Pitfalls during the introduction of SAP Interactive Forms by Adobe

Pitfalls during the introduction of SAP Interactive Forms by Adobe

More and more companies want to use the latest form technology in their SAP system. There are plenty of reasons to use SAP Interactive Forms by Adobe. In addition to PDF and PDF/A, the print formats PCL and PostScript as well as the label formats DPL, IPL, TPCL and ZPL are supported. Forms can also be used as interactive forms or offline forms.

The complexity of introducing this new technology is often underestimated, which endangers the timely completion of the project right from the start.

Even without suitable advice, encouraging progress can still be made at the start of a project. This often leads to the complete absence of specialists.
However, the errors made at an early stage become all the more apparent in the course of the project and require time-consuming and expensive corrections to work already done. This can lead to sudden inconsistencies in the form layout, just because Far Eastern fonts are to be printed. Or the necessary fonts such as OCR-B, which are required for a payment slip, are not available. Or it is not possible to specifically control the feed slot of the printer because the necessary configurations in the XDC file on the SAP system have been forgotten.

Multi-layer Architecture

The complexity of this new form technology is not only that it has a completely different approach like Sapscript and Smartforms, but also that the architecture is more complex.

For example, a separate SAP server with a Java stack is required as the platform for the Adobe Document Service (ADS). This is connected via a web service to the Application Server ABAP via http(s) protocol. During printing, the data for the form layout, the application data, and other data, such as header and footer data, is assembled as an XML file and sent to the ADS via a Web service.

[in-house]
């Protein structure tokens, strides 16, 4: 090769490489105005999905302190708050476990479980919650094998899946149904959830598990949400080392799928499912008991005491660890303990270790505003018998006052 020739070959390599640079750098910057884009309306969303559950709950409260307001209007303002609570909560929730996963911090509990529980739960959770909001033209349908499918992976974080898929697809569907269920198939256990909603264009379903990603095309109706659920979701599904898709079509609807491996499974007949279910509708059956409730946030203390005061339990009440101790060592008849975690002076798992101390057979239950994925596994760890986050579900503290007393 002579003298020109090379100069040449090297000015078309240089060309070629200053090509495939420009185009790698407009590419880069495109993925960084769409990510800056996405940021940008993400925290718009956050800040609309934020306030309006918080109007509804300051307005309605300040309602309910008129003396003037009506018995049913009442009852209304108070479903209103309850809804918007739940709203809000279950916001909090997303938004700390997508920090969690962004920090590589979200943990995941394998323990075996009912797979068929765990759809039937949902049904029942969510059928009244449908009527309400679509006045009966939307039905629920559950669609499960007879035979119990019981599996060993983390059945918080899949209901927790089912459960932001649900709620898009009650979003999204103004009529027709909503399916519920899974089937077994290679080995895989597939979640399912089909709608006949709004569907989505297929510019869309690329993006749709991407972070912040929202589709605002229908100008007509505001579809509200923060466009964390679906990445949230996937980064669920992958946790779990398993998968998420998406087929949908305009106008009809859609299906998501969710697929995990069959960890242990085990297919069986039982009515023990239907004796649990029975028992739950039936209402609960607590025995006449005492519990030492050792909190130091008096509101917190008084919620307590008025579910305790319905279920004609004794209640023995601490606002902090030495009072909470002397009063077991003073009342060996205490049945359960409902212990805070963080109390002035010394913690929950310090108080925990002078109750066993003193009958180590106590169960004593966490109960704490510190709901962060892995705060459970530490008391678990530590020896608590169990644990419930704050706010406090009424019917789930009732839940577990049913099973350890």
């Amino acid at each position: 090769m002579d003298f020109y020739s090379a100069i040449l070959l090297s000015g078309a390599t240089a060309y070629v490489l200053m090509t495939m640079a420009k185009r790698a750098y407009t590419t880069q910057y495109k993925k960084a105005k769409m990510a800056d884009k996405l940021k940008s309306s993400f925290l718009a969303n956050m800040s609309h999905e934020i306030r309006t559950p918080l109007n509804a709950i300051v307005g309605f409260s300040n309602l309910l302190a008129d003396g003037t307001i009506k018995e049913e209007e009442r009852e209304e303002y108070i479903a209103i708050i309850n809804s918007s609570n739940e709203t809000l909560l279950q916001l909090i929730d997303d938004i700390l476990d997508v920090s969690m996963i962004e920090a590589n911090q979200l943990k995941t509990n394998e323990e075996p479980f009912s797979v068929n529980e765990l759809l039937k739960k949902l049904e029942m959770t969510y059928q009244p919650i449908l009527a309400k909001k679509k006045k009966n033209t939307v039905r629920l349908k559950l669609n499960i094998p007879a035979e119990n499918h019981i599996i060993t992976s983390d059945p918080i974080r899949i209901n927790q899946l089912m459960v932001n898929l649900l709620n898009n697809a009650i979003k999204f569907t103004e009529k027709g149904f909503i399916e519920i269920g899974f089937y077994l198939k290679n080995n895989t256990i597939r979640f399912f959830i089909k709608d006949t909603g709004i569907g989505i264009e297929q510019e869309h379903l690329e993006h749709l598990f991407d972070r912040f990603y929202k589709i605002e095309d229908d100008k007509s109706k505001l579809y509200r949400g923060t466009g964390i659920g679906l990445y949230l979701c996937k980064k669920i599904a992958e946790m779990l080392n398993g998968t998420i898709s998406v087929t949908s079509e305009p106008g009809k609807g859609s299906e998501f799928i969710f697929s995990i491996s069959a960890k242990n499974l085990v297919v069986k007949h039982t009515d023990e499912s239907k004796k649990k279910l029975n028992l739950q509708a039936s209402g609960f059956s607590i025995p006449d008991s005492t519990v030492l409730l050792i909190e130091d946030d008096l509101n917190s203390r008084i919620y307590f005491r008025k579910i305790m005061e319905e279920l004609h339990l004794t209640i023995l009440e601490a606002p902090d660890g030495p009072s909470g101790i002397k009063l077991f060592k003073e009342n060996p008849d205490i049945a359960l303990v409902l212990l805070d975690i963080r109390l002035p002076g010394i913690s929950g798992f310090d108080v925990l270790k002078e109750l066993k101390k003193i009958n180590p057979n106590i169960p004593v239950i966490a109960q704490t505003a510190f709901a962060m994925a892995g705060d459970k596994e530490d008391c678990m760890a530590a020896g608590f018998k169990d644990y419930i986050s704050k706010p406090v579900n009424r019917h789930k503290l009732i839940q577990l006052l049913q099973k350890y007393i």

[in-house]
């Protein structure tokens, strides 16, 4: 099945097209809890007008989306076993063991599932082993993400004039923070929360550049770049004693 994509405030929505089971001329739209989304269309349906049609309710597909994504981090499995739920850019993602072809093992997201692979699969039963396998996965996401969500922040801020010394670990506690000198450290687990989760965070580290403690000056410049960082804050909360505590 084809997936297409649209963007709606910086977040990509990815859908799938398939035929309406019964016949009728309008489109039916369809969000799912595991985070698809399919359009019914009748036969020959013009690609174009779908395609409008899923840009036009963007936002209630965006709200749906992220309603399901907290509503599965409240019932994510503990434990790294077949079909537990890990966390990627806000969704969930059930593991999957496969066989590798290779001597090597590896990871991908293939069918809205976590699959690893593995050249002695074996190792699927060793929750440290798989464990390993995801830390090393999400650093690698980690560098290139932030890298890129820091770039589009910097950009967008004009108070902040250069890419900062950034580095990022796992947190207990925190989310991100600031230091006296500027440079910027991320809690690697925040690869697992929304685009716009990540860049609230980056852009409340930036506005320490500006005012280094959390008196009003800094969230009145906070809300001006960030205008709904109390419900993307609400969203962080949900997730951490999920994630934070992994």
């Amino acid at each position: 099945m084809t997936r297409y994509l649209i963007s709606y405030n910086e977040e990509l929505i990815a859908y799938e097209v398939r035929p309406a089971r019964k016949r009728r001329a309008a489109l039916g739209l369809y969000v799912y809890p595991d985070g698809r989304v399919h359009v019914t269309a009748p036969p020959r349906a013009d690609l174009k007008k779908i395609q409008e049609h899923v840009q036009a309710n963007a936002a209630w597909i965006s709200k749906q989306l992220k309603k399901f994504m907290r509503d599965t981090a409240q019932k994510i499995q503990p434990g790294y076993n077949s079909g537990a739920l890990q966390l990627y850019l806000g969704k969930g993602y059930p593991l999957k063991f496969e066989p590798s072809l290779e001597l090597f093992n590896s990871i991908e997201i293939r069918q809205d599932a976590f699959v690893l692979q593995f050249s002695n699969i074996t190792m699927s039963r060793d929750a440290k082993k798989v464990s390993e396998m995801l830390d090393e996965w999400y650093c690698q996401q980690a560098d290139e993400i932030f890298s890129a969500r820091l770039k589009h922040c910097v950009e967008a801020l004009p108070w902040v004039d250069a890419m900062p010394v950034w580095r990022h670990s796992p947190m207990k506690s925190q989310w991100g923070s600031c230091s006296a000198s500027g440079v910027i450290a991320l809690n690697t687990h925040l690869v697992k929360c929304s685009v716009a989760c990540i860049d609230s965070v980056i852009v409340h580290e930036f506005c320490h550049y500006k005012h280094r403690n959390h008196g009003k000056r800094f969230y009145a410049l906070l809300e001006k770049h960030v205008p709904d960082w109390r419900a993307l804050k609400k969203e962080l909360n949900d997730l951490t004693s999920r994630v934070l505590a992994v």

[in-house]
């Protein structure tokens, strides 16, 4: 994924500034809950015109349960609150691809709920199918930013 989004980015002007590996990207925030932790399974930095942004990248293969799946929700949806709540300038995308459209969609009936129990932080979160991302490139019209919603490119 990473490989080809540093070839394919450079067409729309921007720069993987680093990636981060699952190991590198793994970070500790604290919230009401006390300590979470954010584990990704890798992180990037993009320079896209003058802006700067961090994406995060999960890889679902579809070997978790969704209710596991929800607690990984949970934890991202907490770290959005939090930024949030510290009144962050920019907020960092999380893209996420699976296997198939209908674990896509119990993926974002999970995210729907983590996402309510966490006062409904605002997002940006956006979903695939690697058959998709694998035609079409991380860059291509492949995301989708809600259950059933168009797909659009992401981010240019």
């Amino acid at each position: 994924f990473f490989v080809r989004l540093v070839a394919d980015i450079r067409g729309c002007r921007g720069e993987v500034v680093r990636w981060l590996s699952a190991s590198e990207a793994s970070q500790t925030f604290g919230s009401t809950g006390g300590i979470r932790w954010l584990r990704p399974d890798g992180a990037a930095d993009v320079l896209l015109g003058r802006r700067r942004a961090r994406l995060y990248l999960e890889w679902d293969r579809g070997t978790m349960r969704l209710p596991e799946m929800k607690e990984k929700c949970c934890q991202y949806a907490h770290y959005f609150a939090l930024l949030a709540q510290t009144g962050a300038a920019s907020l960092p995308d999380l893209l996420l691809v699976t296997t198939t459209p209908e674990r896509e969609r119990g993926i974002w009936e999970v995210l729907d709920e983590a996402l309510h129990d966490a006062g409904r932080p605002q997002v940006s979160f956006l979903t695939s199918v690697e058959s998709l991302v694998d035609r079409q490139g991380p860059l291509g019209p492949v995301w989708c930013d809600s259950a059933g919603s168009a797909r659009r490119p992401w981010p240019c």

Interaction at Form Runtime (Calling the Adobe Document Service)

The ADS now generates the PDF file based on the user data and the form layout. Depending on which printer was used for printing, the device-specific data (XDC) is also transferred. From this information, the ADS generates a printer-specific file in the format PCL or PS or ZPL for Zebra label printers. The generated data is transferred back to the AS ABAP system using the Destination Service and forwarded to the spool or archiving system. Since the PDF file already exists in the correct form at this point, it can be processed further as an e-mail attachment, for example, without having to access the spool again.

Using the Current ADS Version
When installing the ADS, it is essential to use an up-to-date version of the individual components as far as possible. The ADS must also be correctly configured and correspond with the development tool “Adobe LiveCycle Designer” regarding the version.

Surprisingly often it is seen that form developers are forced to use a completely obsolete LiveCycle Designer on the customer system and have to forego important advantages of more current versions during implementation.

It is the responsibility of the customer’s SAP base to select the correct versions of the development tools, which must then be made available by the customer’s own IT. At this point, the form developer is only a user and has no influence on the version status of the programs he or she requires.

A cross-departmental integration manager helps with precise planning and target-oriented implementation of the steps necessary for the introduction of SAP Interactive Forms by Adobe.

When planning the infrastructure, a fail-safe operation should be aimed at by redundant design of the ADS. In addition, the appropriate versions of the SAP Adobe Document Service and Adobe LiveCycle Designer must be selected, installed, and configured. And last but not least, the suitable PDF device types of the network printers are decisive for a successful “GO LIVE”.

 

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